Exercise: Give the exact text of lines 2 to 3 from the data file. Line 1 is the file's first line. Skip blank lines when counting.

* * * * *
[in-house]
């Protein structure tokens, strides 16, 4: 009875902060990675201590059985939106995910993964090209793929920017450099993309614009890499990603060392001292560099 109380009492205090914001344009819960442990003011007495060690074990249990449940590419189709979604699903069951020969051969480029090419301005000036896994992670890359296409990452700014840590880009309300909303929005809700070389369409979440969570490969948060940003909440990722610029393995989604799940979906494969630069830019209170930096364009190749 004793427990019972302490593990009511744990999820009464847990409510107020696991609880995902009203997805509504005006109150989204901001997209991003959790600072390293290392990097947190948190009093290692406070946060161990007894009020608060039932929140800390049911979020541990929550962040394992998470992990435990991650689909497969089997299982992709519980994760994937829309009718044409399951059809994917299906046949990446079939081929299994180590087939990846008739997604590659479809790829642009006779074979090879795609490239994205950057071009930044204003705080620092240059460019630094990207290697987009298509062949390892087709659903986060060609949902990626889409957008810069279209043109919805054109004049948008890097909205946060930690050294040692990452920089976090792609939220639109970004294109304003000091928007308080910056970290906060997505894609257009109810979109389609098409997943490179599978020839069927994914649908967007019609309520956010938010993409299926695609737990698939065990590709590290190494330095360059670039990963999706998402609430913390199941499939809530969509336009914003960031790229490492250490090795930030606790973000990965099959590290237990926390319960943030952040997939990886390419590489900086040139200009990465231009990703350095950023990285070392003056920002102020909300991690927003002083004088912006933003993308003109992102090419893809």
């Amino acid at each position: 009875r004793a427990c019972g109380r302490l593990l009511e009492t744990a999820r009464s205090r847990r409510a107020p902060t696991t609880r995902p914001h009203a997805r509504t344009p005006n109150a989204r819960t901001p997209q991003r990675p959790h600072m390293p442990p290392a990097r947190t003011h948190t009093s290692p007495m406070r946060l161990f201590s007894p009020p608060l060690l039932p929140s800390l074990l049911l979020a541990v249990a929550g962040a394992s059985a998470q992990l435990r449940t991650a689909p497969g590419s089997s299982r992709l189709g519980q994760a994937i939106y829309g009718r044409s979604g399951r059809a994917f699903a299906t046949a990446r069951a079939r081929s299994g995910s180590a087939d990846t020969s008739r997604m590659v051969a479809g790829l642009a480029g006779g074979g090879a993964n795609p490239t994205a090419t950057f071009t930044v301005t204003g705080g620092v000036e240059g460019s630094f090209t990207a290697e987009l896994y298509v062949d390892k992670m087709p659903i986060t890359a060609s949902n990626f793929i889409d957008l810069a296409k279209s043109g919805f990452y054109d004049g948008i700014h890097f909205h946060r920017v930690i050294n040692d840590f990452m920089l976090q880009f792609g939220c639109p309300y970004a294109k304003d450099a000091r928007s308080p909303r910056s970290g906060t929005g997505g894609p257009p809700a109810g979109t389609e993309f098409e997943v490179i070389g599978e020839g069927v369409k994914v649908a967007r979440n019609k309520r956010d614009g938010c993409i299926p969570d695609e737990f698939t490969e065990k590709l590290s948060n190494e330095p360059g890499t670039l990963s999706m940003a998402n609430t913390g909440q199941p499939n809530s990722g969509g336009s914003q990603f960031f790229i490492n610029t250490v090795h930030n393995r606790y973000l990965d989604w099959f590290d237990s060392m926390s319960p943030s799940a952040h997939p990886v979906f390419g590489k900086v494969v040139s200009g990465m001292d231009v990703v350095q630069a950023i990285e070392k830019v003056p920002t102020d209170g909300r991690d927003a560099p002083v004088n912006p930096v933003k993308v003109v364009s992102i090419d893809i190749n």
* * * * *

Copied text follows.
């Protein structure tokens, strides 16, 4: 009875902060990675201590059985939106995910993964090209793929920017450099993309614009890499990603060392001292560099 109380009492205090914001344009819960442990003011007495060690074990249990449940590419189709979604699903069951020969051969480029090419301005000036896994992670890359296409990452700014840590880009309300909303929005809700070389369409979440969570490969948060940003909440990722610029393995989604799940979906494969630069830019209170930096364009190749 004793427990019972302490593990009511744990999820009464847990409510107020696991609880995902009203997805509504005006109150989204901001997209991003959790600072390293290392990097947190948190009093290692406070946060161990007894009020608060039932929140800390049911979020541990929550962040394992998470992990435990991650689909497969089997299982992709519980994760994937829309009718044409399951059809994917299906046949990446079939081929299994180590087939990846008739997604590659479809790829642009006779074979090879795609490239994205950057071009930044204003705080620092240059460019630094990207290697987009298509062949390892087709659903986060060609949902990626889409957008810069279209043109919805054109004049948008890097909205946060930690050294040692990452920089976090792609939220639109970004294109304003000091928007308080910056970290906060997505894609257009109810979109389609098409997943490179599978020839069927994914649908967007019609309520956010938010993409299926695609737990698939065990590709590290190494330095360059670039990963999706998402609430913390199941499939809530969509336009914003960031790229490492250490090795930030606790973000990965099959590290237990926390319960943030952040997939990886390419590489900086040139200009990465231009990703350095950023990285070392003056920002102020909300991690927003002083004088912006933003993308003109992102090419893809």
């Amino acid at each position: 009875r004793a427990c019972g109380r302490l593990l009511e009492t744990a999820r009464s205090r847990r409510a107020p902060t696991t609880r995902p914001h009203a997805r509504t344009p005006n109150a989204r819960t901001p997209q991003r990675p959790h600072m390293p442990p290392a990097r947190t003011h948190t009093s290692p007495m406070r946060l161990f201590s007894p009020p608060l060690l039932p929140s800390l074990l049911l979020a541990v249990a929550g962040a394992s059985a998470q992990l435990r449940t991650a689909p497969g590419s089997s299982r992709l189709g519980q994760a994937i939106y829309g009718r044409s979604g399951r059809a994917f699903a299906t046949a990446r069951a079939r081929s299994g995910s180590a087939d990846t020969s008739r997604m590659v051969a479809g790829l642009a480029g006779g074979g090879a993964n795609p490239t994205a090419t950057f071009t930044v301005t204003g705080g620092v000036e240059g460019s630094f090209t990207a290697e987009l896994y298509v062949d390892k992670m087709p659903i986060t890359a060609s949902n990626f793929i889409d957008l810069a296409k279209s043109g919805f990452y054109d004049g948008i700014h890097f909205h946060r920017v930690i050294n040692d840590f990452m920089l976090q880009f792609g939220c639109p309300y970004a294109k304003d450099a000091r928007s308080p909303r910056s970290g906060t929005g997505g894609p257009p809700a109810g979109t389609e993309f098409e997943v490179i070389g599978e020839g069927v369409k994914v649908a967007r979440n019609k309520r956010d614009g938010c993409i299926p969570d695609e737990f698939t490969e065990k590709l590290s948060n190494e330095p360059g890499t670039l990963s999706m940003a998402n609430t913390g909440q199941p499939n809530s990722g969509g336009s914003q990603f960031f790229i490492n610029t250490v090795h930030n393995r606790y973000l990965d989604w099959f590290d237990s060392m926390s319960p943030s799940a952040h997939p990886v979906f390419g590489k900086v494969v040139s200009g990465m001292d231009v990703v350095q630069a950023i990285e070392k830019v003056p920002t102020d209170g909300r991690d927003a560099p002083v004088n912006p930096v933003k993308v003109v364009s992102i090419d893809i190749n």